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Automatic Design Optimization at ICON using OpenFOAM and modeFRONTIER

Advanced use of the optimization software modeFRONTIER has led EnginSoft to select ICONas a business partner for support and sales activities through Esteco-UK


Picture 1: Audi TT under-bonnet cooling duct flow path

Computational Fluid Dynamics (CFD) has reached high levels of acceptance in industry as a valid design tool thanks to the continuous improvements on the existing software and the rapid development in hardware. As lead times for solving fluid related problems have been drastically reduced, and more problems of a different nature can be solved, there is an increasing need to depart from the traditional “trial and error” design approach and take advantage of state-of-the-art optimization techniques to help to achieve the best possible design solution in the shortest time and with the minimum effort.

ICON has recognised the potential of integrating CFD and optimization software through involvement in various CFD design optimization projects with clients from the aerospace and automotive sectors. As an example of such work, a summary of a shape optimization study and robust analysis performed by ICON on a cooling duct located in the under-bonnet region of the new Audi TT is presented in this article.


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Picture 2: Example of parametric duct geometry and under-bonnet components.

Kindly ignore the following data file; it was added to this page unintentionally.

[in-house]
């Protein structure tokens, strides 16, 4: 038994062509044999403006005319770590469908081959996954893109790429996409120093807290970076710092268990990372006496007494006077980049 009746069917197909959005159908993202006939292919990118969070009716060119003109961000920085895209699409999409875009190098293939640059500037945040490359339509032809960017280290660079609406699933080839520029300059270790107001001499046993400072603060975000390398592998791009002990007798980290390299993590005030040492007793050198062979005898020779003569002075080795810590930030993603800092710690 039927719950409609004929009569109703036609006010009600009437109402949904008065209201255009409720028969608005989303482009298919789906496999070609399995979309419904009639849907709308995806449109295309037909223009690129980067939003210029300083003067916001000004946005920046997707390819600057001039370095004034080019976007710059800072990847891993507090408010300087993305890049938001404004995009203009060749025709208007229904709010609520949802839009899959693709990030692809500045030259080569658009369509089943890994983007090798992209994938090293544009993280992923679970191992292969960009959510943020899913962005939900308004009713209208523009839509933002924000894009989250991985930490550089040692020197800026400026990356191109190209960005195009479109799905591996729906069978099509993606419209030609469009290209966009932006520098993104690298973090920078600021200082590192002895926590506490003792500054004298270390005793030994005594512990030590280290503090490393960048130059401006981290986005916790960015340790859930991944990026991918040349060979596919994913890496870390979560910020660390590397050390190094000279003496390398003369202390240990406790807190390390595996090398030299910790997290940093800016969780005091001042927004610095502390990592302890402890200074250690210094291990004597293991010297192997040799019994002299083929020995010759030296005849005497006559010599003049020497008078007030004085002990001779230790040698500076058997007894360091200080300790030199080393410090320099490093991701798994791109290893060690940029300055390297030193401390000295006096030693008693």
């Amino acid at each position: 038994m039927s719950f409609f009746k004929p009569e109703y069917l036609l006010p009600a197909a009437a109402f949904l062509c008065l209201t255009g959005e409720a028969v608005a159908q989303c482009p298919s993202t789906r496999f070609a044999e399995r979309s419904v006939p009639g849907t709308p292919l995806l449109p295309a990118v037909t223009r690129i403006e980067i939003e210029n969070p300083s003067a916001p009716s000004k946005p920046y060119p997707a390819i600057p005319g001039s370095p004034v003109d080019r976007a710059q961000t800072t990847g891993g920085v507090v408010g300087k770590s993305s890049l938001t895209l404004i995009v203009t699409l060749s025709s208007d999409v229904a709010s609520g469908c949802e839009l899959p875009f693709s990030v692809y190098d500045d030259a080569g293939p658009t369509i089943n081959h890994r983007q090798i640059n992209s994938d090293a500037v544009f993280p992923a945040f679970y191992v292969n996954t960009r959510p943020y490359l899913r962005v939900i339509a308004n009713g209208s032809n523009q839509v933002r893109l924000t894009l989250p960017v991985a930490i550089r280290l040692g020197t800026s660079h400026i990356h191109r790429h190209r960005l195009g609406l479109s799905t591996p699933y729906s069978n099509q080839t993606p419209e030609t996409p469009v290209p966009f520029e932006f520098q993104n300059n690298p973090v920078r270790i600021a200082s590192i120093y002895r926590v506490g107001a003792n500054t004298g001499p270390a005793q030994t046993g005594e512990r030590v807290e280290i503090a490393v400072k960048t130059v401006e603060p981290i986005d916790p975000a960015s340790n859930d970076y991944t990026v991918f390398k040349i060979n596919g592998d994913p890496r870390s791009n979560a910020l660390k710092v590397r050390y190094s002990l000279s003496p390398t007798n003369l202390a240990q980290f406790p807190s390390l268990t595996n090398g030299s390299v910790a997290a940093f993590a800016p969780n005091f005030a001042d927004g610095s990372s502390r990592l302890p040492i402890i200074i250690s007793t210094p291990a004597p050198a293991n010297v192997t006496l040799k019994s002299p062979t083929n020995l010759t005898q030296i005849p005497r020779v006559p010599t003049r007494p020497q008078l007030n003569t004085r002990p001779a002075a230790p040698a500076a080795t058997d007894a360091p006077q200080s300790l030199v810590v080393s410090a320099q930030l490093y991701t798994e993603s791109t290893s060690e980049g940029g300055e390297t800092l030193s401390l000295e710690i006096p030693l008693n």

CFD and Optimization:
Integration and Methodology
The under-bonnet duct described here is responsible for channelling air from the side-grill (see Picture 1) towards the transmission for the purpose of cooling this component. Consequently, the main objective in this work was to improve the shape of the duct in order to minimize its pressure drop from inlet to outlet, to facilitate the flow of air, and to maximize the discharge flow velocity, to enhance convective heat transfer. For any given design solution, the shape had to conform to the available space in the very compact and crowded compartment.

The first stage in the work was to generate a parametric CAD of the duct geometry in Catia V5, including a simplified version of the surrounding components to verify every duct design against collision with nearby parts (see Picture 2). The latter was achieved with an additional Catia v5 macro.


Picture 3: modeFRONTIER workflow for MOGA-II duct optimization

A total of 16 input parameters were identified and employed to define a wide range of duct shapes.
The cooling duct geometry was then imported from Catia into the chosen mesh generator, i.e. STAR-Design. The resulting grids were all polyhedral and included wall extrusion layers. The meshing process was recorded in a batch script to be employed in the optimization procedure.

The polyhedral mesh created in the previous stage was then imported into the CFD code. The CFD solver selected for this example was OpenFOAM, an open source CFD suite. Automatic design optimization generally requires many CFD computations to converge towards the best design; consequently, an open source solution offers the freedom to exploit a large number of hardware resources without the cost limitations imposed by commercial licensing.